Apart from specialization, the recent years witnessed unprecedented M&A deals within the industry, which indicate a convergence to traditional industries like oil & gas, and steel in terms of entry barriers and capital requirements. For example, Qualcomm announced that it agreed to buy NXP for $38bn last year, seeking to expand the reach of its chips from phones to cars. Then just earlier this month, Broadcom, one of the leaders in the semiconductors industry, announced an unsolicited $130bn offer to acquire Qualcomm.
Such an increasingly acquisitive semi-conductor industry shows the potential for synergies to be realised, and the turn of the industry from emerging to mature. The maturity of this industry, heavy-reliable on R&D, will contribute to the block of new entrants.
Marvell will acquire all outstanding shares of Cavium common stock, in exchange for consideration of $40.00 per share in cash and 2.1757 Marvell common shares for each Cavium share. The exchange ratio is based on Marvell’s undisturbed price as of November 3rd, of $80.00 per share. Thus, the represented transaction value stands at around $6bn.
After the deal, Cavium shareholders are expected to own approximately 25% of the combined company on a pro forma basis.
Marvell intends to fund the transaction using a combination of cash on hand and $1.75bn debt financing. The committed debt consists of an $850m bridge loan commitment and a $900m committed term loan from Goldman Sachs Bank USA and Bank of America Merrill Lynch. The transaction will be additionally backed by a $500m uncommitted undrawn revolving credit facility.
The transaction is expected to be closed by mid-year 2018. It is, however, subject to regulatory approval as well as other customary closing conditions, which include the adoption by Cavium shareholders of the merger agreement and the approval by Marvell shareholders of the issuance of approximately 170m new Marvell common shares in the transaction.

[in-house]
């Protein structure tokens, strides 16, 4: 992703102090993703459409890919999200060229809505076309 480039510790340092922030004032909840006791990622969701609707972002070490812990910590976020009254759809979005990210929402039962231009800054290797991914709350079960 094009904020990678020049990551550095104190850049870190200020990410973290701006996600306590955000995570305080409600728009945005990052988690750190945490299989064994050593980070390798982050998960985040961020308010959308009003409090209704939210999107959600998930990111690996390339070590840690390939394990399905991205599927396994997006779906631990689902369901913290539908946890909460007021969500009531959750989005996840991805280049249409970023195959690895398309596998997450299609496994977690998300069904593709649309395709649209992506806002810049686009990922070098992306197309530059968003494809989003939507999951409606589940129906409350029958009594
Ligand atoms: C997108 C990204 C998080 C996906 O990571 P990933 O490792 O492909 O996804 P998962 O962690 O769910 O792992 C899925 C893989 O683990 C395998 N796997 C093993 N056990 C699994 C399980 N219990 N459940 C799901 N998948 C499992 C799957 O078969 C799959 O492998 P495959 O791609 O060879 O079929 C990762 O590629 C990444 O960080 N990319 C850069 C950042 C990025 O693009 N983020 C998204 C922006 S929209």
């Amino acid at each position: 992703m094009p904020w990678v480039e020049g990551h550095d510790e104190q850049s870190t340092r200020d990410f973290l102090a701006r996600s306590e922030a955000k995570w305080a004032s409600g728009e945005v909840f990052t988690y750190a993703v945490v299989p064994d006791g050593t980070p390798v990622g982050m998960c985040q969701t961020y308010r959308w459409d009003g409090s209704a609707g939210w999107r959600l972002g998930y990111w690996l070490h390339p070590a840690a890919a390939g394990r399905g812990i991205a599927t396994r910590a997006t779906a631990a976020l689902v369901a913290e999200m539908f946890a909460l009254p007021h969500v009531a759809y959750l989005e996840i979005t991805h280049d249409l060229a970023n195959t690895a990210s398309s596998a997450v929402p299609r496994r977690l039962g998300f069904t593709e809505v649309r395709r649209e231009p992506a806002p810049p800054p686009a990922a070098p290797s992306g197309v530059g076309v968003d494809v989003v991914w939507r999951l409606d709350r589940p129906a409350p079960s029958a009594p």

The combined company will be led by Marvell’s Matt Murphy, while Cavium’s Co-founder and CEO Syed Ali will continue with the combined company as a strategic advisor and will join Marvell’s Board of Directors, along with two additional board members from Cavium’s board of directors, effective upon closing of the transaction. The combined company’s Board of Directors will consist of 12 people, 9 from Marvell and 3 from Cavium.
Marvell has strength in producing semiconductors for data-storage devices, while Cavium is a leader in communications and networking chips. These businesses are strongly complementary, so from a strategic perspective, this means that Marvell will be able not only to offer more products to existing customers, but also diversify its client portfolio and businesses. Marvell derives 40% of its sales from the hard drive business and after the acquisition the CEO has stated that this source will represent no more than 25%. This business has stagnated and with the deal Marvell wants to acquire Cavium’s portfolio of CPUs as well as development teams in order to gain market share in emerging areas such as automotive technologies and connectivity. According to the press release, thanks to the acquisition the serviceable addressable market (SAM) of Marvell will increase to more than $16bn.
As foreshadowed above, one of the main issues for Marvell in the most recent years has been growth. Although profitable in four of the last five years, the company’s revenues have fallen from $3.637bn in FY2015 to $2.318bn in FY2017. Cavium, on the other hand, has been growing rapidly, from nearly $373m in FY2014 to $603.3m in FY2016. The flip side of the coin, however, is that Cavium has been operating at a loss in the last five years. Following an overarching trend of the semiconductor business, therefore, Marvell is looking to kickstart growth externally rather than organically.
Furthermore, in the chip making industry, one where economies of scale and scope are pivotal, size matters and the combined player would have a market capitalization of approximately $14bn (up from the current $9bn of Marvell), so the combined company would be able to more effectively compete against giants such as Intel and Broadcom.
Besides these strategic synergies, there is a big financial component to rationalize the deal as well. Synergies should run at $150m to $175m per annum as soon as 18 months after the deal is set to close. Ultimately, the deal is expected to be significantly accretive to revenue growth, margins and EPS.
Market shares for Cavium rose 10.3% and shares for Marvell rose 4.9% pre-market on Monday. The fact that the shares of the latter rose following the disclosure of the agreement is a rare occurrence, as the share price of the buyer tends to fall. This is probably due to how accretive the deal is expected to be.
Goldman Sachs was the sole financial advisor of Marvell, while Qatalyst Partners and JPMorgan served as financial advisers to Cavium.